My takeaway is distinctly unromantic. It is that, devoid of these religious-like connotations, innovation simply implies the use of a new method or technique. It can be harmful or it can be helpful. Let's keep score. It can benefit us both, or it can harm us both, or it can make you better off and me worse off, or vice versa. That sober reality, and the notion that we are a society, sets the stage for critical thinking about these methods. If credit default swaps serve a purpose and are economically viable when proper capital and margin requirements are in place, then let the proponents bear the burden of proof in convincing us of the benefits to society according to some real social goals, rather than the vague myth of intangible progress. Protecting the profit margins of large investment firms is not a social goal.
We have a serious and real problem right now as a society that employs complex technique. Experts in the financial, nutrition, energy, and health realms have been found wanting when the curtain is pulled back and their behavior examined. Trust, particularly in financial expertise, has been shattered. Early in the 20th century, the so-called Progressive Era was an attempt to bridge the gap between the oligarchs of industry and the populists. Deference to expertise was said to be in the interest of all. Delay gratification and let the experts allocate capital so that in the future we would all be better off was the mantra. It had a religious-like psychic resonance. Experts on economics and social planning were custodians of our future, not unlike the role that priests played in earlier times. Restrain yourself now to achieve the promise of the afterlife. The linchpin was the experts vision and integrity. They were trusted to make sure we all got to economic heaven together.
We just got handed a big bill and the perpetrators that led to the bailouts are back getting large bonuses. If experts cannot be trusted and governments are unwilling to change the rules, then we will once again be heading toward popular reaction. The cooperative game is breaking down. The population showed us a hint of that over the AIG bonuses. A volcano that is still today may yet explode tomorrow.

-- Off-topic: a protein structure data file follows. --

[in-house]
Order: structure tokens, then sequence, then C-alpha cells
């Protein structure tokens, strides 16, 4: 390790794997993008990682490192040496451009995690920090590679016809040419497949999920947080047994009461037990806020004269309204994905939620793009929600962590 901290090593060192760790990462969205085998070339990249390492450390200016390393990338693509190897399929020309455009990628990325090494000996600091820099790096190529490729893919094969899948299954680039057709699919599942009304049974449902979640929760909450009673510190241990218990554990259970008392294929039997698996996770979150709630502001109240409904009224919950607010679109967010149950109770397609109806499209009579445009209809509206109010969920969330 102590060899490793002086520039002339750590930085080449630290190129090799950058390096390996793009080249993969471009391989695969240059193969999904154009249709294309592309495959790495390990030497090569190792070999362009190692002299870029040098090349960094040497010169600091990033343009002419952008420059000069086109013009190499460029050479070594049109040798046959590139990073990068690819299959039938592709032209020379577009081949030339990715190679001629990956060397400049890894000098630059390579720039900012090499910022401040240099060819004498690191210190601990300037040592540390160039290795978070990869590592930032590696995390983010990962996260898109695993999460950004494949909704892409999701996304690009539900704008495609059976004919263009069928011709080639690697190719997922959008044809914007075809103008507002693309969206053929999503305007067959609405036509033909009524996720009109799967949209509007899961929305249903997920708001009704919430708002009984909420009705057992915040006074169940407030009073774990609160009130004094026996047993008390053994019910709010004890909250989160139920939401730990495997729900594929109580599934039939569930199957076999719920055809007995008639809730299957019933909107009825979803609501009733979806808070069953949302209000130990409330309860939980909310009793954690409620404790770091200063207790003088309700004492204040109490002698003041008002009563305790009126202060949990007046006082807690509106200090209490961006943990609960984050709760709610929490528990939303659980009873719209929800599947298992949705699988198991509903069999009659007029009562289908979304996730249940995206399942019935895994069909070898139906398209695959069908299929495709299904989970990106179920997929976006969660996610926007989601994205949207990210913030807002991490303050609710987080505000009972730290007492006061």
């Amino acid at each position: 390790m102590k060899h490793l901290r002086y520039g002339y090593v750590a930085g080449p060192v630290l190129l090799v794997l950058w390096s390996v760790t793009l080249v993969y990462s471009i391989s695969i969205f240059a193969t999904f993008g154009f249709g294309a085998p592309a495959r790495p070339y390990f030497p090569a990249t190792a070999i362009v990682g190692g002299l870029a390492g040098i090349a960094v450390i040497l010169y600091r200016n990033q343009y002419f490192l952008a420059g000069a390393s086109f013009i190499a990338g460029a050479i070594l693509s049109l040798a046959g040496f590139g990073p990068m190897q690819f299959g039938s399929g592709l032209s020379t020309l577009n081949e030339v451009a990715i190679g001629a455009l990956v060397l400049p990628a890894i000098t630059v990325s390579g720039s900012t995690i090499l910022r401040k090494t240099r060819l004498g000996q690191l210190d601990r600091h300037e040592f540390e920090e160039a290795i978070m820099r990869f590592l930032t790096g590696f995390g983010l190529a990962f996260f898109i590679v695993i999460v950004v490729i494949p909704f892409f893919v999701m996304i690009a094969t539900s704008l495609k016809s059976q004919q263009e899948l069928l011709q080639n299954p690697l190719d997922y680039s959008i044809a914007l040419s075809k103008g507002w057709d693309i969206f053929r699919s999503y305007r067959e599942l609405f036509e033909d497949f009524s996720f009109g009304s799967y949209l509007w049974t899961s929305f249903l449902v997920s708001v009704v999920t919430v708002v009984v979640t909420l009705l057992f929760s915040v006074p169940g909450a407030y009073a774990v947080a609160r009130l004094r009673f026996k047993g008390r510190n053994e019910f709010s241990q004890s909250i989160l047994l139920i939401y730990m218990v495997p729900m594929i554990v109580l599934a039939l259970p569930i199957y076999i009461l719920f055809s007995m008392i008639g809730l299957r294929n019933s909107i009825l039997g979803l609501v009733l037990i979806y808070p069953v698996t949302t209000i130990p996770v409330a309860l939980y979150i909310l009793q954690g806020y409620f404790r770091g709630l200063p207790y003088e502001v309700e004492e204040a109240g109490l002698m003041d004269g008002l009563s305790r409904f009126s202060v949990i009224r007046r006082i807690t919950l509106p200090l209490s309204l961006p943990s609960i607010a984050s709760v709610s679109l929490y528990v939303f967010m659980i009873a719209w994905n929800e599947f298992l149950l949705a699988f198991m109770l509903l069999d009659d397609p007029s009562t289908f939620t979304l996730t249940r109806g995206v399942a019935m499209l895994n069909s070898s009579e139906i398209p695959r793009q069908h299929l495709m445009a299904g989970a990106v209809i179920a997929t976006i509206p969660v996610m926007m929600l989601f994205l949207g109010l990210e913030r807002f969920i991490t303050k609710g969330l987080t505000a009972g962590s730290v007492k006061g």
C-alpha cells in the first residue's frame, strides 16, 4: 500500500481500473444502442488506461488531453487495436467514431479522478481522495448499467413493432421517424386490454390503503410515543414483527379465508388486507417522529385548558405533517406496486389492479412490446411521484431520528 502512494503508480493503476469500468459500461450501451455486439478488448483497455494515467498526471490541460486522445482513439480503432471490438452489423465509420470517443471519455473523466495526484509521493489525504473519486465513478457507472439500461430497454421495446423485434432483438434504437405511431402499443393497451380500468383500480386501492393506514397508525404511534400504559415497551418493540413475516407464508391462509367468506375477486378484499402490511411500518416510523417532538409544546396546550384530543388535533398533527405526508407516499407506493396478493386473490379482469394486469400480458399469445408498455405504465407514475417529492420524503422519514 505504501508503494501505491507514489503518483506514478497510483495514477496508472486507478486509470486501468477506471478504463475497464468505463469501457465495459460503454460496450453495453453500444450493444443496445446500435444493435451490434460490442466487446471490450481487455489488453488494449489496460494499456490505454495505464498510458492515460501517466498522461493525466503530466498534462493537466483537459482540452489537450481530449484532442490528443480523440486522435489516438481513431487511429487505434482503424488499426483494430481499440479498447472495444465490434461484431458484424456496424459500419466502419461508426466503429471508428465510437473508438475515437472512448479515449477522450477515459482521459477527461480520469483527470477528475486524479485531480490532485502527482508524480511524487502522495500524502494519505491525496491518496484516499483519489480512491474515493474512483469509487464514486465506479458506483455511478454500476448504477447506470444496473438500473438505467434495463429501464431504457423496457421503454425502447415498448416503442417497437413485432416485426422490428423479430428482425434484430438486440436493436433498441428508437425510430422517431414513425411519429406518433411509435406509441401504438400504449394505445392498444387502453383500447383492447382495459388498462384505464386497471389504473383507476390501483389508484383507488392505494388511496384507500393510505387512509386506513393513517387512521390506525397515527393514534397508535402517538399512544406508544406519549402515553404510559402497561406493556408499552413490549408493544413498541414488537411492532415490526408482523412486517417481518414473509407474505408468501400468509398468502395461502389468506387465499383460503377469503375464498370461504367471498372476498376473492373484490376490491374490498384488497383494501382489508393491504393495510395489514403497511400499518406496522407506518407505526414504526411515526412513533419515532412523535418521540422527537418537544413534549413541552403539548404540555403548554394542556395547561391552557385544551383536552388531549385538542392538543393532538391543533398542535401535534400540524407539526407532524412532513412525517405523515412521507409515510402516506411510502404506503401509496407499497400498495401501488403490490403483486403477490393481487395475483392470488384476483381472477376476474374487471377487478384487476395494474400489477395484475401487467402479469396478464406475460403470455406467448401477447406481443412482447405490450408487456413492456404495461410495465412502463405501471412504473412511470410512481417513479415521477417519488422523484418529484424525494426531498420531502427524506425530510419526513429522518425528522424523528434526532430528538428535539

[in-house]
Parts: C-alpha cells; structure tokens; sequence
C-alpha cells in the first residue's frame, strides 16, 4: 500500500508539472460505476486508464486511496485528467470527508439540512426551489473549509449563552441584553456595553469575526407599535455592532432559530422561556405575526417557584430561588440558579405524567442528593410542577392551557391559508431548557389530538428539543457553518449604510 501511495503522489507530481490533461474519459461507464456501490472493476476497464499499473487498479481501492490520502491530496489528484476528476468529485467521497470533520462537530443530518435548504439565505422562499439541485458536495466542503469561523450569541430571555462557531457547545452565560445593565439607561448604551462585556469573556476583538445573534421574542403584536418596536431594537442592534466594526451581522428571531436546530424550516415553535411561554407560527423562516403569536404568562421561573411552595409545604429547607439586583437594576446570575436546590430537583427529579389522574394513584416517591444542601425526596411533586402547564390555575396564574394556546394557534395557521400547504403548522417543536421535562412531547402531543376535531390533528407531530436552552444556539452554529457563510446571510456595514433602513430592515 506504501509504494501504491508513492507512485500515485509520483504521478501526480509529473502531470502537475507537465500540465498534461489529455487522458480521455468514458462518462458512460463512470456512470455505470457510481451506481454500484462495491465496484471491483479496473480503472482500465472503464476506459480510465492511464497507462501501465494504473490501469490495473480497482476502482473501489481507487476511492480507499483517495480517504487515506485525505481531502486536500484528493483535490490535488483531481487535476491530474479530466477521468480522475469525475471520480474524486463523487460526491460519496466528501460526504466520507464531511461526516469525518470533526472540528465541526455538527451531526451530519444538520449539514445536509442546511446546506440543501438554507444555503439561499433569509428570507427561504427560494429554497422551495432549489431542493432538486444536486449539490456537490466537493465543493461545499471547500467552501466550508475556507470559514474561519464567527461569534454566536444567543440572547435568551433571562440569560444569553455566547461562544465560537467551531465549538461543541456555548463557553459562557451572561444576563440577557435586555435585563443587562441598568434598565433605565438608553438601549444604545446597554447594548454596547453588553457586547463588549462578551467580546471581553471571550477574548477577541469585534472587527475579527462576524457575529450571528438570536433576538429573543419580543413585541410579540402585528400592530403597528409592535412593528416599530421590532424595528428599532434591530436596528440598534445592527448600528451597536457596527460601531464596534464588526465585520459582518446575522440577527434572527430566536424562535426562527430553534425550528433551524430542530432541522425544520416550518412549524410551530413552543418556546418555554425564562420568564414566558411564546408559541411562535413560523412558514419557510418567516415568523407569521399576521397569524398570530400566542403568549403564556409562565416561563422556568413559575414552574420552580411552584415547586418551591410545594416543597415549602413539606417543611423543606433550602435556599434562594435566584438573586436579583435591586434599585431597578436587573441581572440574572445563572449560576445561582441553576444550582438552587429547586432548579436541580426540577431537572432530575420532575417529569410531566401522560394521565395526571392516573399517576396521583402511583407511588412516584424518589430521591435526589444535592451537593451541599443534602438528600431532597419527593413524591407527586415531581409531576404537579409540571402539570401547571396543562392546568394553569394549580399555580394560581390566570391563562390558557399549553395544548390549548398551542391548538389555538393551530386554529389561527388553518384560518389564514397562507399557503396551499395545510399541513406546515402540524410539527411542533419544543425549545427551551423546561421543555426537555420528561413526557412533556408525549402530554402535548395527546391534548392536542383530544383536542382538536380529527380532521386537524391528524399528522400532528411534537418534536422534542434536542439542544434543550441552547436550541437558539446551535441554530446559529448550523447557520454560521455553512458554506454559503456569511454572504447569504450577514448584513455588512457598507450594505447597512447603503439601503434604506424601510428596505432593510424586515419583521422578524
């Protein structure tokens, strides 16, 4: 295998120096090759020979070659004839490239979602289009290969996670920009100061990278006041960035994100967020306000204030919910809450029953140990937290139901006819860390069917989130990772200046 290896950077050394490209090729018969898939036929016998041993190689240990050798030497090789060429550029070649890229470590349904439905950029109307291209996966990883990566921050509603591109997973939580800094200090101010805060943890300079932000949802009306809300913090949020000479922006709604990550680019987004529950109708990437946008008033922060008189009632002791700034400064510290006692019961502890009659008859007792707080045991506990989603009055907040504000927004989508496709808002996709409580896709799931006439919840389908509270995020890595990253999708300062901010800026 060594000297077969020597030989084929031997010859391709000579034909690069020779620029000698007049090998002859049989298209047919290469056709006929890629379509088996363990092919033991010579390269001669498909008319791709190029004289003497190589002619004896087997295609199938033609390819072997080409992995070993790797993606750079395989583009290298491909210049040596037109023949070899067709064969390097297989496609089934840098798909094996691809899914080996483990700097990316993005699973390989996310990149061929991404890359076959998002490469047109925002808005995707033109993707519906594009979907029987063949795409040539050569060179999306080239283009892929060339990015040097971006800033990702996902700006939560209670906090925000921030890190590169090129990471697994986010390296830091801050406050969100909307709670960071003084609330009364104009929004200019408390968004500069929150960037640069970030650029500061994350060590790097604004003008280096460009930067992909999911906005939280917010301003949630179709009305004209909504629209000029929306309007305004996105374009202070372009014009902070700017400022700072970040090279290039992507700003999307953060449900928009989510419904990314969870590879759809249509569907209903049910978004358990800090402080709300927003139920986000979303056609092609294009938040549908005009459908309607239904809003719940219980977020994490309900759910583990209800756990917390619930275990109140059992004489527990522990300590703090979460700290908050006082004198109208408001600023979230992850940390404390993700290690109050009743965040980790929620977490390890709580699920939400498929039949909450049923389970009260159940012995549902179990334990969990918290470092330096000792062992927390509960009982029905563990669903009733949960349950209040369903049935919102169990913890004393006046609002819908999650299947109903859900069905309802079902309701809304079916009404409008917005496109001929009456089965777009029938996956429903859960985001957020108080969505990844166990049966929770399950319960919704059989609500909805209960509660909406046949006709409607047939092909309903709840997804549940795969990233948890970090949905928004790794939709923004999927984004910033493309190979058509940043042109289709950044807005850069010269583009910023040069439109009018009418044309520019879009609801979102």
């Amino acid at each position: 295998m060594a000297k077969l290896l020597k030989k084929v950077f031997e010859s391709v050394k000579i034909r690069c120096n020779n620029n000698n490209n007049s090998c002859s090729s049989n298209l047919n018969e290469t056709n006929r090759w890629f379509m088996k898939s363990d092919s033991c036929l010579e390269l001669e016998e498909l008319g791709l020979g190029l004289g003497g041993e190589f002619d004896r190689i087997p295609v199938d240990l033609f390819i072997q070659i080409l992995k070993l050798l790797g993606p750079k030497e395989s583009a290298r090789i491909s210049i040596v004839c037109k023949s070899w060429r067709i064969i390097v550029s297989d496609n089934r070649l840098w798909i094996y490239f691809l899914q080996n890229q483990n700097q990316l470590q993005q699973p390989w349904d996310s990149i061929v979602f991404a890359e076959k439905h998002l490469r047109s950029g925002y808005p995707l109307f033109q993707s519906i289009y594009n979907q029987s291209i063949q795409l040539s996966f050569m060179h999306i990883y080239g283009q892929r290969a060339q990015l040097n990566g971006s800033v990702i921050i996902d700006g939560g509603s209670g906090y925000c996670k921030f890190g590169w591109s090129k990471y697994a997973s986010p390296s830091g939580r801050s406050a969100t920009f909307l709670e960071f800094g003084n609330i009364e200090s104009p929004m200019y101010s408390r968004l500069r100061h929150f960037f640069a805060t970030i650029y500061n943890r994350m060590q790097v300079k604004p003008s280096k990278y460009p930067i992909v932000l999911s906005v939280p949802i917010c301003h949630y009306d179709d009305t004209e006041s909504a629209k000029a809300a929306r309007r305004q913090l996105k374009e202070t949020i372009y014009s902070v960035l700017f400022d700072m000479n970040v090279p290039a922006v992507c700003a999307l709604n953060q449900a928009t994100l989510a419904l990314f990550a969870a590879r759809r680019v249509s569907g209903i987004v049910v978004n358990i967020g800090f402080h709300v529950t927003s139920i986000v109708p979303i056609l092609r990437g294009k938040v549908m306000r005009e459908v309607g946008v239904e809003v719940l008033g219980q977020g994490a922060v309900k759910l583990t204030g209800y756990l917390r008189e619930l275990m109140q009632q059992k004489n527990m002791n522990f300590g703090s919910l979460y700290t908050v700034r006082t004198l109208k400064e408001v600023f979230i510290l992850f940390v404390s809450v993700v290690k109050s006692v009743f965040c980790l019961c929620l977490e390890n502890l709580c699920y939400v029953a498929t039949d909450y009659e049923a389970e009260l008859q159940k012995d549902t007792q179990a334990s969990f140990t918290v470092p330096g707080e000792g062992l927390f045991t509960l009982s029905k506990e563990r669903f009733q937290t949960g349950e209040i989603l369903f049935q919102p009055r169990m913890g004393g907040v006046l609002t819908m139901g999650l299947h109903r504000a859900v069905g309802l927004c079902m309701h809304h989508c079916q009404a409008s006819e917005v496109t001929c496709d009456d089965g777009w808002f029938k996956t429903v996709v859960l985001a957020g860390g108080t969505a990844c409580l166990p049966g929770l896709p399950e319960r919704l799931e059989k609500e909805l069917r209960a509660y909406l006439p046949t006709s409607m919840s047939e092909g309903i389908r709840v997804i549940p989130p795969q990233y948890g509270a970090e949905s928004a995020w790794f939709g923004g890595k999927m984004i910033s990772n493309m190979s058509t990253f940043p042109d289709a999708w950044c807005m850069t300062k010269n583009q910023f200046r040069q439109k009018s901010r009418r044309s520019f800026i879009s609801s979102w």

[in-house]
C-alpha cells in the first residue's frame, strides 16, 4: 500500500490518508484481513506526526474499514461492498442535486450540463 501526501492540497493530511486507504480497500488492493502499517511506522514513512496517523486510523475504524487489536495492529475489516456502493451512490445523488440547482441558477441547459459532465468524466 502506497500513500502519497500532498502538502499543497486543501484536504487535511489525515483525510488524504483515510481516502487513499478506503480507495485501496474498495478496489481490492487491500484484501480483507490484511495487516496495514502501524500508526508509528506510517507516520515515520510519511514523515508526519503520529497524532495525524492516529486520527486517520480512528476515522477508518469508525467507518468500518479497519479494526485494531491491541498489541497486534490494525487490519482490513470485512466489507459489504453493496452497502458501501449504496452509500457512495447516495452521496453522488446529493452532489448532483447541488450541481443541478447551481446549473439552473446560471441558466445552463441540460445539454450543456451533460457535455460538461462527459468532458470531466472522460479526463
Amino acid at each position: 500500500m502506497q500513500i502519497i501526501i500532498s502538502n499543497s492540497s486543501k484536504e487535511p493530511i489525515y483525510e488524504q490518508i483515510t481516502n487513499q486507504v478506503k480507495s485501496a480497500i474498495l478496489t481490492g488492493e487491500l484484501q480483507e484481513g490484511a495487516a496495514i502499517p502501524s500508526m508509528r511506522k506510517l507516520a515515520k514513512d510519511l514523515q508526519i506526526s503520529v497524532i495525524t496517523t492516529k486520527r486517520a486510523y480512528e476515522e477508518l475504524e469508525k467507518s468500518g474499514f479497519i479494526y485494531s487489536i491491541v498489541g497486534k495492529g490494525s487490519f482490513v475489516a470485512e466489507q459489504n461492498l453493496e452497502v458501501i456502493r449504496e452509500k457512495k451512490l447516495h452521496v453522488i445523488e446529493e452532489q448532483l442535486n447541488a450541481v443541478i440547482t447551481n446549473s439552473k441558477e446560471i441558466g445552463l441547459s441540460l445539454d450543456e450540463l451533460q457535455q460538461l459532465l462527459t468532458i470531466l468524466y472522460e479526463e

As I watch the stories of this newest revelation on the wonders of financial innovation, so-called high frequency trading (HFT), I scratch my head and wonder how we got to this place: That most profound mystical deity which we are asked to worship, "the market," can now be rigged so that a few get to see orders beforehand. As Charles Duhigg wrote last week in the New York Times, "While markets are supposed to ensure transparency by showing orders to everyone simultaneously, a loophole in regulations allows marketplaces like Nasdaq to show traders some orders ahead of everyone else in exchange for a fee."
This "innovation"--employing monster computing power and the apparent ability to buy your way to the front of the line--looks like old fashioned front-running to me. How can that contribute to the integrity of our marketplace? Bob Kuttner has written an illuminating piece on this subject. For my part, I just hope that our society can demystify (unspin?) this process. It is time to build a financial system that serves the real economy for the next generation. To do so, we may need to sweep aside some of the so-called innovations in financial practice that were born of this foolish era of market fundamentalism and its supervisory and enforcement laxity. Surely there are techniques that we should adopt. Yet in the aftermath of the crisis the burden of proof is on those who advocate them. Where are the benefits to society? What are the costs? To answer those questions, we must come out from the well spun power cloud of Wall Street and ask real questions. Regarding financial innovation, I am fond of the lyrics of Michael Stipe. It is time we start losing our religion.
Rob Johnson is a Senior Fellow and the Director of the Project on Global Finance at the Roosevelt Institute.